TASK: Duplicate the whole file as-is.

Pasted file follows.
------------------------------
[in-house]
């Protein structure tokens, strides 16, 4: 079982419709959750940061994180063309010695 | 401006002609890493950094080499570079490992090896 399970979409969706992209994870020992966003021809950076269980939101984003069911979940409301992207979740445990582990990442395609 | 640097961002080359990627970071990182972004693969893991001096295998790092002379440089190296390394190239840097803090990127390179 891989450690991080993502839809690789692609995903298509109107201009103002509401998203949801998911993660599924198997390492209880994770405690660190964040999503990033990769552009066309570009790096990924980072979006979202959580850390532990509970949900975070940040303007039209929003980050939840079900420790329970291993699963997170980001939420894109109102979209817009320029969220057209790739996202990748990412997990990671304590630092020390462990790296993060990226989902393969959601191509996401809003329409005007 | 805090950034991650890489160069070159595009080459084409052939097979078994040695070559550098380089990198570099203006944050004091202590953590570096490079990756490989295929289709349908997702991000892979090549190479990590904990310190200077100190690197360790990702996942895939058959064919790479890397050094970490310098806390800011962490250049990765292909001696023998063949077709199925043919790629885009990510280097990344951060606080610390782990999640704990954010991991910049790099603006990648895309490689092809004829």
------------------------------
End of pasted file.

[in-house]
């Protein structure tokens, strides 16, 4: 079982419709959750940061994180063309010695 | 401006002609890493950094080499570079490992090896 399970979409969706992209994870020992966003021809950076269980939101984003069911979940409301992207979740445990582990990442395609 | 640097961002080359990627970071990182972004693969893991001096295998790092002379440089190296390394190239840097803090990127390179 891989450690991080993502839809690789692609995903298509109107201009103002509401998203949801998911993660599924198997390492209880994770405690660190964040999503990033990769552009066309570009790096990924980072979006979202959580850390532990509970949900975070940040303007039209929003980050939840079900420790329970291993699963997170980001939420894109109102979209817009320029969220057209790739996202990748990412997990990671304590630092020390462990790296993060990226989902393969959601191509996401809003329409005007 | 805090950034991650890489160069070159595009080459084409052939097979078994040695070559550098380089990198570099203006944050004091202590953590570096490079990756490989295929289709349908997702991000892979090549190479990590904990310190200077100190690197360790990702996942895939058959064919790479890397050094970490310098806390800011962490250049990765292909001696023998063949077709199925043919790629885009990510280097990344951060606080610390782990999640704990954010991991910049790099603006990648895309490689092809004829």